Production of 3-hydroxypropionate-containing polymers by engineered C necator H16

McGregor, Callum (2021) Production of 3-hydroxypropionate-containing polymers by engineered C necator H16. PhD thesis, University of Nottingham.

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Alternative materials are needed to replace traditional plastics, since their production and recalcitrance in nature have negative effects on the environment. Polyhydroxyalkanoates (PHAs) are bacterially synthesised polymers which are potential alternatives to plastic on account of their availability from renewable sources, plastic-like properties and biodegradability.

Cupriavidus necator H16 is a model organism for PHA production and is also capable of using CO2 as a carbon source. Therefore, an opportunity exists for producing biodegradable plastics and other valuable chemicals from CO2 using engineered strains of C. necator H16. However, the PHA which is produced by C. necator H16, polyhydroxybutyrate (PHB), does not possess properties which are ideal for the manufacture of plastic products.

PHA copolymers, which consist of more than one type of monomer, can often exhibit better properties than PHA homopolymers, such as PHB. Therefore, in this study, the primary goal was to produce the PHA copolymer poly(3-hydroxybutyrate-co-3-hydroxypropionate (poly(3HB-co3HP) using engineered C. necator H16. In comparison to PHB, poly(3HBco-3HP) is less crystalline, has a lower melting temperature, and a lower glass transition temperature than PHB, which significantly improves its processability. Through plasmid engineering, medium alteration, and suppression of 3HB-CoA formation, it was possible to produce poly(3HBco-3HP) containing a 3HP molar fraction of between 0 and 91 mol% 3HP using C. necator H16. Previously, the highest 3HP molar fraction reported in a poly(3HB-co-3HP) copolymer produced by an engineered strain of C. necator H16 was 1 mol%.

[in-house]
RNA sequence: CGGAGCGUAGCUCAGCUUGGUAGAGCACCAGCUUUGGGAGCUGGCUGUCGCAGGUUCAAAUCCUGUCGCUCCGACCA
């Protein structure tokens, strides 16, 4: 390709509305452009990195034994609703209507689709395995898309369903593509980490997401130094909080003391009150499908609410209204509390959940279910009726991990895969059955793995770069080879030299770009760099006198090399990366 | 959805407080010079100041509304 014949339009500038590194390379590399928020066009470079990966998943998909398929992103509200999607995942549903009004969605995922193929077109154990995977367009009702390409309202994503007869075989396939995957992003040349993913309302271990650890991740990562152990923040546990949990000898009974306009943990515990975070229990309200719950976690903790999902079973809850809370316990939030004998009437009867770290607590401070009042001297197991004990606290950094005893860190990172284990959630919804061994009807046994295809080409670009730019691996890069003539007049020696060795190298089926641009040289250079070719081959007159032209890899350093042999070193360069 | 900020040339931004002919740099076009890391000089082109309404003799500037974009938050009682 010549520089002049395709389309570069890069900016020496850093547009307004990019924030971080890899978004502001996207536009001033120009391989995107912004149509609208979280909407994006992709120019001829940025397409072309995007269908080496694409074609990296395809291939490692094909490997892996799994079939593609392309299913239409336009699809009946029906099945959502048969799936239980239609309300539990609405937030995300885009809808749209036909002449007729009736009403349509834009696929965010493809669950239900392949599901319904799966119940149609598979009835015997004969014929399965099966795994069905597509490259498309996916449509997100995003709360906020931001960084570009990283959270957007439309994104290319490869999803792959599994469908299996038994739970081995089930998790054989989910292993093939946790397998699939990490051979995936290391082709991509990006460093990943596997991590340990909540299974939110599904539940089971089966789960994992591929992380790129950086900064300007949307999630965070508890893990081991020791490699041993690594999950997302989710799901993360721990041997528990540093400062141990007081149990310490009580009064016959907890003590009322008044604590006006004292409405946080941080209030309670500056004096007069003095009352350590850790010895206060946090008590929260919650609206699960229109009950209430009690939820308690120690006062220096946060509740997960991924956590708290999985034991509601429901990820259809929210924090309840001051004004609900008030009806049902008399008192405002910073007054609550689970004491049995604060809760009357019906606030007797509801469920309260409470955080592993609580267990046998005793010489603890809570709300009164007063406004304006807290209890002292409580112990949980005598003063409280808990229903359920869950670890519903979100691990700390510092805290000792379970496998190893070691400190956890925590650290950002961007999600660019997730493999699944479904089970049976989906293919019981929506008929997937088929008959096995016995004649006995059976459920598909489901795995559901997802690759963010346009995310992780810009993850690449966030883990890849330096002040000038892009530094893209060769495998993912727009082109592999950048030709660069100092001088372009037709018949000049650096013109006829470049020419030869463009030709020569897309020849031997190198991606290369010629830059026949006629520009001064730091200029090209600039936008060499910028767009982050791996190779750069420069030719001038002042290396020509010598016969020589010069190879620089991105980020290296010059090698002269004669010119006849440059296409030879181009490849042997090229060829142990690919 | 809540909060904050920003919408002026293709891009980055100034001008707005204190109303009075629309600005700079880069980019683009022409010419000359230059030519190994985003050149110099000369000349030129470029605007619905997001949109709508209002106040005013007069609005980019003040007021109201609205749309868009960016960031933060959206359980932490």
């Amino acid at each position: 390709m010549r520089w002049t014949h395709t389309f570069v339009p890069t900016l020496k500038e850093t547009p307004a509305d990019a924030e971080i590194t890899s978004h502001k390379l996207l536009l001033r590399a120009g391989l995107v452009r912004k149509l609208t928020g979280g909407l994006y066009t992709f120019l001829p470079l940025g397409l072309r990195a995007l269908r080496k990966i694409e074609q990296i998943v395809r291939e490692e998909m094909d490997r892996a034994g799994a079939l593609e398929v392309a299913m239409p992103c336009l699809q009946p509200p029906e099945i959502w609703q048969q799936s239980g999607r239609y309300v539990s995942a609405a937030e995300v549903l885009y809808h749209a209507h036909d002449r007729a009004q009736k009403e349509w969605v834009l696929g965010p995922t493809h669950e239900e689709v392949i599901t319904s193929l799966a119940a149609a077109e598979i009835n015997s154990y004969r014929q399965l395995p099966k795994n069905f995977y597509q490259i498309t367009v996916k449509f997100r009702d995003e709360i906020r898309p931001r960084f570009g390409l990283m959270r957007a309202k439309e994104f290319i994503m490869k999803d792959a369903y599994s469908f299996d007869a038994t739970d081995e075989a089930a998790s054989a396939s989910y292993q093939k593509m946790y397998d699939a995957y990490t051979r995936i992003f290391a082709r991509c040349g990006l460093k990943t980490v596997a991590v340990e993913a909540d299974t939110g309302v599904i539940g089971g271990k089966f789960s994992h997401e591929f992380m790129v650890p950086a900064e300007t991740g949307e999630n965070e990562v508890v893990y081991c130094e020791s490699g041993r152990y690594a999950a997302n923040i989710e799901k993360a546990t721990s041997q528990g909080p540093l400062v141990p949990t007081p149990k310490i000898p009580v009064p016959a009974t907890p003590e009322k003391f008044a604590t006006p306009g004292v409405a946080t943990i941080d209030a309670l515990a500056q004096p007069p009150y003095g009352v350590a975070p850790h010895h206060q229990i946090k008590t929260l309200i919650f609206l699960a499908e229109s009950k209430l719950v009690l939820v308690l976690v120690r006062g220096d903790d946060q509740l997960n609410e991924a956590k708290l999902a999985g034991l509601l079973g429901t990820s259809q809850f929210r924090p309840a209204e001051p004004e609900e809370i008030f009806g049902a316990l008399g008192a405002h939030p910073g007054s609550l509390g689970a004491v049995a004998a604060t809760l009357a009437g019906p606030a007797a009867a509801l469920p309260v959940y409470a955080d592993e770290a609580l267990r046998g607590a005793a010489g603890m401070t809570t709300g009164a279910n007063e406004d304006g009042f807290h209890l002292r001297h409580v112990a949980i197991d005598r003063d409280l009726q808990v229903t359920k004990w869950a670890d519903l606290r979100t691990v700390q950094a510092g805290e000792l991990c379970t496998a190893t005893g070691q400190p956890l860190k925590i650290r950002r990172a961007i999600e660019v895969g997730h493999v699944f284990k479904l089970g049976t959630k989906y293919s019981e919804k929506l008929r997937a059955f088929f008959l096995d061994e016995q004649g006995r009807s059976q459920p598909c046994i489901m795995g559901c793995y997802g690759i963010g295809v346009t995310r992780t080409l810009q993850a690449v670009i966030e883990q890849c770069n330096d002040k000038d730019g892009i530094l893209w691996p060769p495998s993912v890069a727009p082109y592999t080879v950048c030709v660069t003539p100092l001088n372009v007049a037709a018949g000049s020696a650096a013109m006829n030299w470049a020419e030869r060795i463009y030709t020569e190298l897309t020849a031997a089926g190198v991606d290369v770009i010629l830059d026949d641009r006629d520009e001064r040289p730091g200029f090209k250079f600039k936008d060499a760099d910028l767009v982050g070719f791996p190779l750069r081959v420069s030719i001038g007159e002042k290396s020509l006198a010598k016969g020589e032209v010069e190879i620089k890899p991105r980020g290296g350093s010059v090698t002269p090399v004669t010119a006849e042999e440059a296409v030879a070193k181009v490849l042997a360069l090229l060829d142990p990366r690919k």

While PHAs are the most studied biodegradable polymer, a more recent development in the field of biobased materials is the production of polymers containing β-methyl-Δ-valerolactone (βMΔVL). βMΔVL is derived from mevalonate, and can be used in the synthesis of homopolymers or reacted with other compounds to produce copolymers. Mevalonate can be synthesised by engineered C. necator H16, and other mevalonate-derived compounds have been produced from C. necator H16 from CO2. Therefore an opportunity to produce novel biodegradable polymer precursors from CO2 arises. To attempt to stabilize mevalonate biosynthesis in a bioreactor, a plasmid addiction system was also tested. Using a metabolism-based plasmid addiction system it was possible to co-produce approximately 14 g/L mevalonate and over 10 g/L PHB from CO2 in autotrophic batch fermentation. However, during autotrophic continuous fermentation the plasmid addiction system did not support stable mevalonate production.

The results presented in this thesis indicate several directions for future research to continue developing a poly(3HB-co-3HP)-producing strain of C. necator H16. It was also found that C. necator H16 could be engineered to produce significant quantities of mevalonate from CO2, although further work is required to implement a stable plasmid for use in high-density autotrophic cultivation of this organism.

Item Type: Thesis (University of Nottingham only) (PhD)
Supervisors: Kovacs, Katalin
Minton, Nigel
Keywords: 3-hydroxypropionate-containing polymers, Polymers, Engineered C necator H16
Subjects: T Technology > TP Chemical technology > TP1080 Polymers and polymer manufacture
Faculties/Schools: UK Campuses > Faculty of Medicine and Health Sciences > School of Life Sciences
Item ID: 65108
Depositing User: McGregor, Callum
Date Deposited: 04 Aug 2021 04:41
Last Modified: 29 Oct 2022 04:30

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